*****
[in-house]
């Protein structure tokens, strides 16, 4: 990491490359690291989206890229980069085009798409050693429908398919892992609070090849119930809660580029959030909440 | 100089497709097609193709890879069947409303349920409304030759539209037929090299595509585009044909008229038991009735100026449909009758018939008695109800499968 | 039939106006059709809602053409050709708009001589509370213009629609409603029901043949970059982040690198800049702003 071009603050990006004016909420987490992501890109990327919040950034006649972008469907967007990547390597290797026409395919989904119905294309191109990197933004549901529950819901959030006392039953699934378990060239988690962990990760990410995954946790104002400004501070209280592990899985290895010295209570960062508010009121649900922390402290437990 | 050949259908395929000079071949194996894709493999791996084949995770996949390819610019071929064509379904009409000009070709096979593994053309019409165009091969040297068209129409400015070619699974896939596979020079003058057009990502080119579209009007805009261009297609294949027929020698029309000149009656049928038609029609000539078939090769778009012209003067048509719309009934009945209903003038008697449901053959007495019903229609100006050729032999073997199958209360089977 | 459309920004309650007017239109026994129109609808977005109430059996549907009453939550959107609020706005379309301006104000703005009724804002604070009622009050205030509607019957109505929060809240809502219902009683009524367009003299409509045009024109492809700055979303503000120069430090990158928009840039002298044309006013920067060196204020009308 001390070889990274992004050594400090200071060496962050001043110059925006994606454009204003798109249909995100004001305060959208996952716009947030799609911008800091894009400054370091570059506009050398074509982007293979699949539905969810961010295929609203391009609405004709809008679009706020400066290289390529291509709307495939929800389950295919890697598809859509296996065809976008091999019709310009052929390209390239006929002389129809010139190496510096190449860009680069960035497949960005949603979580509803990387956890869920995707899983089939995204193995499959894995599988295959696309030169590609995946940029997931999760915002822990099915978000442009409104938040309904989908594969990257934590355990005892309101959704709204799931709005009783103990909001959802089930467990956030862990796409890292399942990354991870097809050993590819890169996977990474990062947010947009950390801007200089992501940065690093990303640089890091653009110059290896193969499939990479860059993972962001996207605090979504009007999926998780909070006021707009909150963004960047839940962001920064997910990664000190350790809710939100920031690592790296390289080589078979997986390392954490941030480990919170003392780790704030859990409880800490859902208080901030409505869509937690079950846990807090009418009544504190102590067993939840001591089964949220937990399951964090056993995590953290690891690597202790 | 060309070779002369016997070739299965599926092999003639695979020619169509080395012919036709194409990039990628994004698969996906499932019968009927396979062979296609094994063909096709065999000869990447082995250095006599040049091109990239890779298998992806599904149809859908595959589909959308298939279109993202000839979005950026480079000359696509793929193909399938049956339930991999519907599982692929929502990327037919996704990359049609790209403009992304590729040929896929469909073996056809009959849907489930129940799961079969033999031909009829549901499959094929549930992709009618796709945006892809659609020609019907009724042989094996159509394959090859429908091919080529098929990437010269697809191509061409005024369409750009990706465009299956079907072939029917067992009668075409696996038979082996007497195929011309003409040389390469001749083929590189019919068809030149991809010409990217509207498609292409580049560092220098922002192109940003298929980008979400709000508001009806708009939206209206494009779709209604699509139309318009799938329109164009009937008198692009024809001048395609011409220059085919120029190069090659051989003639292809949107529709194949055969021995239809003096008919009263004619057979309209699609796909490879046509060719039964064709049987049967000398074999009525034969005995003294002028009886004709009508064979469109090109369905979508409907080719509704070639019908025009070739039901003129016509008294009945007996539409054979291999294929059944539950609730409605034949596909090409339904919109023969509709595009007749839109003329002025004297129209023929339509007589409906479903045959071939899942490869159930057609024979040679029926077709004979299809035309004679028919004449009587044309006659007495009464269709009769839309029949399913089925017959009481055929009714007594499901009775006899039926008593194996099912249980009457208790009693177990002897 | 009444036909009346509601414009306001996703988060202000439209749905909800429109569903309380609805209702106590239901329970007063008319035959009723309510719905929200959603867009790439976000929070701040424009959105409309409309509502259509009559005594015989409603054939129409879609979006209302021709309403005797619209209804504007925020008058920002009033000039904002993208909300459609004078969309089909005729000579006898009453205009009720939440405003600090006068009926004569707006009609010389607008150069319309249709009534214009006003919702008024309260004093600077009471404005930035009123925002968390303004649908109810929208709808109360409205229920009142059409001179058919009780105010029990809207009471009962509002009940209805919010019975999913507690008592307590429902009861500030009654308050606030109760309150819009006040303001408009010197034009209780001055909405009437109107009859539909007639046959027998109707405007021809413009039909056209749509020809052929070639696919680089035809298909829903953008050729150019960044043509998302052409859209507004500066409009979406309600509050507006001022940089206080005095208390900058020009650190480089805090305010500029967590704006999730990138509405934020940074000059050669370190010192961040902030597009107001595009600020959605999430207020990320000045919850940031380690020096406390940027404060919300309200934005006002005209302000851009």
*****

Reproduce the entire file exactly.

[in-house]
């Protein structure tokens, strides 16, 4: 990491490359690291989206890229980069085009798409050693429908398919892992609070090849119930809660580029959030909440 | 100089497709097609193709890879069947409303349920409304030759539209037929090299595509585009044909008229038991009735100026449909009758018939008695109800499968 | 039939106006059709809602053409050709708009001589509370213009629609409603029901043949970059982040690198800049702003 071009603050990006004016909420987490992501890109990327919040950034006649972008469907967007990547390597290797026409395919989904119905294309191109990197933004549901529950819901959030006392039953699934378990060239988690962990990760990410995954946790104002400004501070209280592990899985290895010295209570960062508010009121649900922390402290437990 | 050949259908395929000079071949194996894709493999791996084949995770996949390819610019071929064509379904009409000009070709096979593994053309019409165009091969040297068209129409400015070619699974896939596979020079003058057009990502080119579209009007805009261009297609294949027929020698029309000149009656049928038609029609000539078939090769778009012209003067048509719309009934009945209903003038008697449901053959007495019903229609100006050729032999073997199958209360089977 | 459309920004309650007017239109026994129109609808977005109430059996549907009453939550959107609020706005379309301006104000703005009724804002604070009622009050205030509607019957109505929060809240809502219902009683009524367009003299409509045009024109492809700055979303503000120069430090990158928009840039002298044309006013920067060196204020009308 001390070889990274992004050594400090200071060496962050001043110059925006994606454009204003798109249909995100004001305060959208996952716009947030799609911008800091894009400054370091570059506009050398074509982007293979699949539905969810961010295929609203391009609405004709809008679009706020400066290289390529291509709307495939929800389950295919890697598809859509296996065809976008091999019709310009052929390209390239006929002389129809010139190496510096190449860009680069960035497949960005949603979580509803990387956890869920995707899983089939995204193995499959894995599988295959696309030169590609995946940029997931999760915002822990099915978000442009409104938040309904989908594969990257934590355990005892309101959704709204799931709005009783103990909001959802089930467990956030862990796409890292399942990354991870097809050993590819890169996977990474990062947010947009950390801007200089992501940065690093990303640089890091653009110059290896193969499939990479860059993972962001996207605090979504009007999926998780909070006021707009909150963004960047839940962001920064997910990664000190350790809710939100920031690592790296390289080589078979997986390392954490941030480990919170003392780790704030859990409880800490859902208080901030409505869509937690079950846990807090009418009544504190102590067993939840001591089964949220937990399951964090056993995590953290690891690597202790 | 060309070779002369016997070739299965599926092999003639695979020619169509080395012919036709194409990039990628994004698969996906499932019968009927396979062979296609094994063909096709065999000869990447082995250095006599040049091109990239890779298998992806599904149809859908595959589909959308298939279109993202000839979005950026480079000359696509793929193909399938049956339930991999519907599982692929929502990327037919996704990359049609790209403009992304590729040929896929469909073996056809009959849907489930129940799961079969033999031909009829549901499959094929549930992709009618796709945006892809659609020609019907009724042989094996159509394959090859429908091919080529098929990437010269697809191509061409005024369409750009990706465009299956079907072939029917067992009668075409696996038979082996007497195929011309003409040389390469001749083929590189019919068809030149991809010409990217509207498609292409580049560092220098922002192109940003298929980008979400709000508001009806708009939206209206494009779709209604699509139309318009799938329109164009009937008198692009024809001048395609011409220059085919120029190069090659051989003639292809949107529709194949055969021995239809003096008919009263004619057979309209699609796909490879046509060719039964064709049987049967000398074999009525034969005995003294002028009886004709009508064979469109090109369905979508409907080719509704070639019908025009070739039901003129016509008294009945007996539409054979291999294929059944539950609730409605034949596909090409339904919109023969509709595009007749839109003329002025004297129209023929339509007589409906479903045959071939899942490869159930057609024979040679029926077709004979299809035309004679028919004449009587044309006659007495009464269709009769839309029949399913089925017959009481055929009714007594499901009775006899039926008593194996099912249980009457208790009693177990002897 | 009444036909009346509601414009306001996703988060202000439209749905909800429109569903309380609805209702106590239901329970007063008319035959009723309510719905929200959603867009790439976000929070701040424009959105409309409309509502259509009559005594015989409603054939129409879609979006209302021709309403005797619209209804504007925020008058920002009033000039904002993208909300459609004078969309089909005729000579006898009453205009009720939440405003600090006068009926004569707006009609010389607008150069319309249709009534214009006003919702008024309260004093600077009471404005930035009123925002968390303004649908109810929208709808109360409205229920009142059409001179058919009780105010029990809207009471009962509002009940209805919010019975999913507690008592307590429902009861500030009654308050606030109760309150819009006040303001408009010197034009209780001055909405009437109107009859539909007639046959027998109707405007021809413009039909056209749509020809052929070639696919680089035809298909829903953008050729150019960044043509998302052409859209507004500066409009979406309600509050507006001022940089206080005095208390900058020009650190480089805090305010500029967590704006999730990138509405934020940074000059050669370190010192961040902030597009107001595009600020959605999430207020990320000045919850940031380690020096406390940027404060919300309200934005006002005209302000851009």